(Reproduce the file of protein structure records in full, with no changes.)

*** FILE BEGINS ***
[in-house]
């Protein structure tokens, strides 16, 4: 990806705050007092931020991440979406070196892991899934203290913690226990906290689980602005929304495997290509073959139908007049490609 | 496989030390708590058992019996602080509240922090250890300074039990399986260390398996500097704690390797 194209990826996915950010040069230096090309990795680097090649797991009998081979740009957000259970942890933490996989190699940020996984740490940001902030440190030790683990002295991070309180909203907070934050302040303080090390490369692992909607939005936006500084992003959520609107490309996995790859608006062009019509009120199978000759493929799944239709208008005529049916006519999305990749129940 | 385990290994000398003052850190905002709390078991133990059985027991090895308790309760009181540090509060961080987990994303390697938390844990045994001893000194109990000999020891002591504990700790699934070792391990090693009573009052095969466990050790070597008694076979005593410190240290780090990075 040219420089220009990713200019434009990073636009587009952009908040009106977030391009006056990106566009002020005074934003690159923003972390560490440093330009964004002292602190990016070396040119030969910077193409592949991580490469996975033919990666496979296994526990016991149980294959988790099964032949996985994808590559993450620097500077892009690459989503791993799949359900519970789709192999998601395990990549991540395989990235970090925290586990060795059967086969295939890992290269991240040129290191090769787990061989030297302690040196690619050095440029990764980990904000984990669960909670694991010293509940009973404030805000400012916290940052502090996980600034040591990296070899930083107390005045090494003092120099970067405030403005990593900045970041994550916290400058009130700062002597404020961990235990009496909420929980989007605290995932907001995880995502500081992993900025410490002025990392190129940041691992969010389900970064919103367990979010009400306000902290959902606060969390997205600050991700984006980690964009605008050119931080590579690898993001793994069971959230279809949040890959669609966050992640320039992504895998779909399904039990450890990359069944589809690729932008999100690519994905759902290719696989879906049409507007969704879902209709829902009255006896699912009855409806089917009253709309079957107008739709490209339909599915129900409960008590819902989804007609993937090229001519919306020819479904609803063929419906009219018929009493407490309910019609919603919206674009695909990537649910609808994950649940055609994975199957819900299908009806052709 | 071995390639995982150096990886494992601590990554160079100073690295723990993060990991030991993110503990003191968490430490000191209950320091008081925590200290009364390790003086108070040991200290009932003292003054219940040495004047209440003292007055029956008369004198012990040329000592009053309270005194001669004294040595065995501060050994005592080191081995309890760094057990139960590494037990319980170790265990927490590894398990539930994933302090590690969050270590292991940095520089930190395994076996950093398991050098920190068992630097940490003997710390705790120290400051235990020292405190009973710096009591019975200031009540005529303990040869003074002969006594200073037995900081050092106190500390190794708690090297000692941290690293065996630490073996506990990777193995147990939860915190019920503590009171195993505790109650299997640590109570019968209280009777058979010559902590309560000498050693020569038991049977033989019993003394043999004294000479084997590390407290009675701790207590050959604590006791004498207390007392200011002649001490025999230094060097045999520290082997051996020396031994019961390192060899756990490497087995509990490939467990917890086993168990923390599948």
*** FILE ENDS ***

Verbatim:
[in-house]
């Protein structure tokens, strides 16, 4: 990806705050007092931020991440979406070196892991899934203290913690226990906290689980602005929304495997290509073959139908007049490609 | 496989030390708590058992019996602080509240922090250890300074039990399986260390398996500097704690390797 194209990826996915950010040069230096090309990795680097090649797991009998081979740009957000259970942890933490996989190699940020996984740490940001902030440190030790683990002295991070309180909203907070934050302040303080090390490369692992909607939005936006500084992003959520609107490309996995790859608006062009019509009120199978000759493929799944239709208008005529049916006519999305990749129940 | 385990290994000398003052850190905002709390078991133990059985027991090895308790309760009181540090509060961080987990994303390697938390844990045994001893000194109990000999020891002591504990700790699934070792391990090693009573009052095969466990050790070597008694076979005593410190240290780090990075 040219420089220009990713200019434009990073636009587009952009908040009106977030391009006056990106566009002020005074934003690159923003972390560490440093330009964004002292602190990016070396040119030969910077193409592949991580490469996975033919990666496979296994526990016991149980294959988790099964032949996985994808590559993450620097500077892009690459989503791993799949359900519970789709192999998601395990990549991540395989990235970090925290586990060795059967086969295939890992290269991240040129290191090769787990061989030297302690040196690619050095440029990764980990904000984990669960909670694991010293509940009973404030805000400012916290940052502090996980600034040591990296070899930083107390005045090494003092120099970067405030403005990593900045970041994550916290400058009130700062002597404020961990235990009496909420929980989007605290995932907001995880995502500081992993900025410490002025990392190129940041691992969010389900970064919103367990979010009400306000902290959902606060969390997205600050991700984006980690964009605008050119931080590579690898993001793994069971959230279809949040890959669609966050992640320039992504895998779909399904039990450890990359069944589809690729932008999100690519994905759902290719696989879906049409507007969704879902209709829902009255006896699912009855409806089917009253709309079957107008739709490209339909599915129900409960008590819902989804007609993937090229001519919306020819479904609803063929419906009219018929009493407490309910019609919603919206674009695909990537649910609808994950649940055609994975199957819900299908009806052709 | 071995390639995982150096990886494992601590990554160079100073690295723990993060990991030991993110503990003191968490430490000191209950320091008081925590200290009364390790003086108070040991200290009932003292003054219940040495004047209440003292007055029956008369004198012990040329000592009053309270005194001669004294040595065995501060050994005592080191081995309890760094057990139960590494037990319980170790265990927490590894398990539930994933302090590690969050270590292991940095520089930190395994076996950093398991050098920190068992630097940490003997710390705790120290400051235990020292405190009973710096009591019975200031009540005529303990040869003074002969006594200073037995900081050092106190500390190794708690090297000692941290690293065996630490073996506990990777193995147990939860915190019920503590009171195993505790109650299997640590109570019968209280009777058979010559902590309560000498050693020569038991049977033989019993003394043999004294000479084997590390407290009675701790207590050959604590006791004498207390007392200011002649001490025999230094060097045999520290082997051996020396031994019961390192060899756990490497087995509990490939467990917890086993168990923390599948």